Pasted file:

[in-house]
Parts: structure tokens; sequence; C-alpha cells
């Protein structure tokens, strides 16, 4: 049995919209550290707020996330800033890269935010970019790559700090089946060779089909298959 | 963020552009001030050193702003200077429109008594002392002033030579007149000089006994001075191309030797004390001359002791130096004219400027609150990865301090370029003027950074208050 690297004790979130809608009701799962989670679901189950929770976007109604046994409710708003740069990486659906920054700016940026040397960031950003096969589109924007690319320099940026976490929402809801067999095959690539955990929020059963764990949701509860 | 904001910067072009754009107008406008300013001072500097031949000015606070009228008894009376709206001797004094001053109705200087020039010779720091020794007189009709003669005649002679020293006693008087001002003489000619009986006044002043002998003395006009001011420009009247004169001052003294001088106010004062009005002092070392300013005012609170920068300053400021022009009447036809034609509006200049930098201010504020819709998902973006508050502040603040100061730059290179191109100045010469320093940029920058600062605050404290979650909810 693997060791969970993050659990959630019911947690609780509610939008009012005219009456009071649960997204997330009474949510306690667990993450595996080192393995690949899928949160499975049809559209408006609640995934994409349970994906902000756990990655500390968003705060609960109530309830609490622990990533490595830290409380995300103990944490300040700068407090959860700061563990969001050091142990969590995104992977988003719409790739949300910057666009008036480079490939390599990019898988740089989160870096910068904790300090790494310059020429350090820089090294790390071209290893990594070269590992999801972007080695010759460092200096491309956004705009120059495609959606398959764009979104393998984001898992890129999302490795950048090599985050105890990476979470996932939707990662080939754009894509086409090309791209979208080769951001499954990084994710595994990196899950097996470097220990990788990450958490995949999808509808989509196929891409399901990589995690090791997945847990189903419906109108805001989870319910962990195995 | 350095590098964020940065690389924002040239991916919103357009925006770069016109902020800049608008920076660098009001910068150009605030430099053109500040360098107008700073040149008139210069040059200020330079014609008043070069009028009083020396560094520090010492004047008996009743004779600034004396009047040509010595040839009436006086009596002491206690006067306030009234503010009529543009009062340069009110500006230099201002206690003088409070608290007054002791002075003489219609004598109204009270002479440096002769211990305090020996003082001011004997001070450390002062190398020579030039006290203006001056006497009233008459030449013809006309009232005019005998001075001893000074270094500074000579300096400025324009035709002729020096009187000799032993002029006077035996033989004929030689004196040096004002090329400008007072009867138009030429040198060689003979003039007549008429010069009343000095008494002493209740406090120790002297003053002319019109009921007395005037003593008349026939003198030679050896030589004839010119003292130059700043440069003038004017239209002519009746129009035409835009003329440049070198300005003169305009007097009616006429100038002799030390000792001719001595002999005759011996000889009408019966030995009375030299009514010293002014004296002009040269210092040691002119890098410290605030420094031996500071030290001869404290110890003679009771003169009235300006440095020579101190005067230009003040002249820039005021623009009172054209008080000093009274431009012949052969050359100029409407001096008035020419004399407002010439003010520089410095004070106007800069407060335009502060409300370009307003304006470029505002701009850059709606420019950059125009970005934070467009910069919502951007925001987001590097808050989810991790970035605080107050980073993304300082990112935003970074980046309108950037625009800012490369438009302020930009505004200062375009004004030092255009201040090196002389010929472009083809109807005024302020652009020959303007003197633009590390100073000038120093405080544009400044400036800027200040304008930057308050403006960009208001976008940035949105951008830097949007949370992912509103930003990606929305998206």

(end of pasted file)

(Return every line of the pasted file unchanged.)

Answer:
[in-house]
Parts: structure tokens; sequence; C-alpha cells
């Protein structure tokens, strides 16, 4: 049995919209550290707020996330800033890269935010970019790559700090089946060779089909298959 | 963020552009001030050193702003200077429109008594002392002033030579007149000089006994001075191309030797004390001359002791130096004219400027609150990865301090370029003027950074208050 690297004790979130809608009701799962989670679901189950929770976007109604046994409710708003740069990486659906920054700016940026040397960031950003096969589109924007690319320099940026976490929402809801067999095959690539955990929020059963764990949701509860 | 904001910067072009754009107008406008300013001072500097031949000015606070009228008894009376709206001797004094001053109705200087020039010779720091020794007189009709003669005649002679020293006693008087001002003489000619009986006044002043002998003395006009001011420009009247004169001052003294001088106010004062009005002092070392300013005012609170920068300053400021022009009447036809034609509006200049930098201010504020819709998902973006508050502040603040100061730059290179191109100045010469320093940029920058600062605050404290979650909810 693997060791969970993050659990959630019911947690609780509610939008009012005219009456009071649960997204997330009474949510306690667990993450595996080192393995690949899928949160499975049809559209408006609640995934994409349970994906902000756990990655500390968003705060609960109530309830609490622990990533490595830290409380995300103990944490300040700068407090959860700061563990969001050091142990969590995104992977988003719409790739949300910057666009008036480079490939390599990019898988740089989160870096910068904790300090790494310059020429350090820089090294790390071209290893990594070269590992999801972007080695010759460092200096491309956004705009120059495609959606398959764009979104393998984001898992890129999302490795950048090599985050105890990476979470996932939707990662080939754009894509086409090309791209979208080769951001499954990084994710595994990196899950097996470097220990990788990450958490995949999808509808989509196929891409399901990589995690090791997945847990189903419906109108805001989870319910962990195995 | 350095590098964020940065690389924002040239991916919103357009925006770069016109902020800049608008920076660098009001910068150009605030430099053109500040360098107008700073040149008139210069040059200020330079014609008043070069009028009083020396560094520090010492004047008996009743004779600034004396009047040509010595040839009436006086009596002491206690006067306030009234503010009529543009009062340069009110500006230099201002206690003088409070608290007054002791002075003489219609004598109204009270002479440096002769211990305090020996003082001011004997001070450390002062190398020579030039006290203006001056006497009233008459030449013809006309009232005019005998001075001893000074270094500074000579300096400025324009035709002729020096009187000799032993002029006077035996033989004929030689004196040096004002090329400008007072009867138009030429040198060689003979003039007549008429010069009343000095008494002493209740406090120790002297003053002319019109009921007395005037003593008349026939003198030679050896030589004839010119003292130059700043440069003038004017239209002519009746129009035409835009003329440049070198300005003169305009007097009616006429100038002799030390000792001719001595002999005759011996000889009408019966030995009375030299009514010293002014004296002009040269210092040691002119890098410290605030420094031996500071030290001869404290110890003679009771003169009235300006440095020579101190005067230009003040002249820039005021623009009172054209008080000093009274431009012949052969050359100029409407001096008035020419004399407002010439003010520089410095004070106007800069407060335009502060409300370009307003304006470029505002701009850059709606420019950059125009970005934070467009910069919502951007925001987001590097808050989810991790970035605080107050980073993304300082990112935003970074980046309108950037625009800012490369438009302020930009505004200062375009004004030092255009201040090196002389010929472009083809109807005024302020652009020959303007003197633009590390100073000038120093405080544009400044400036800027200040304008930057308050403006960009208001976008940035949105951008830097949007949370992912509103930003990606929305998206």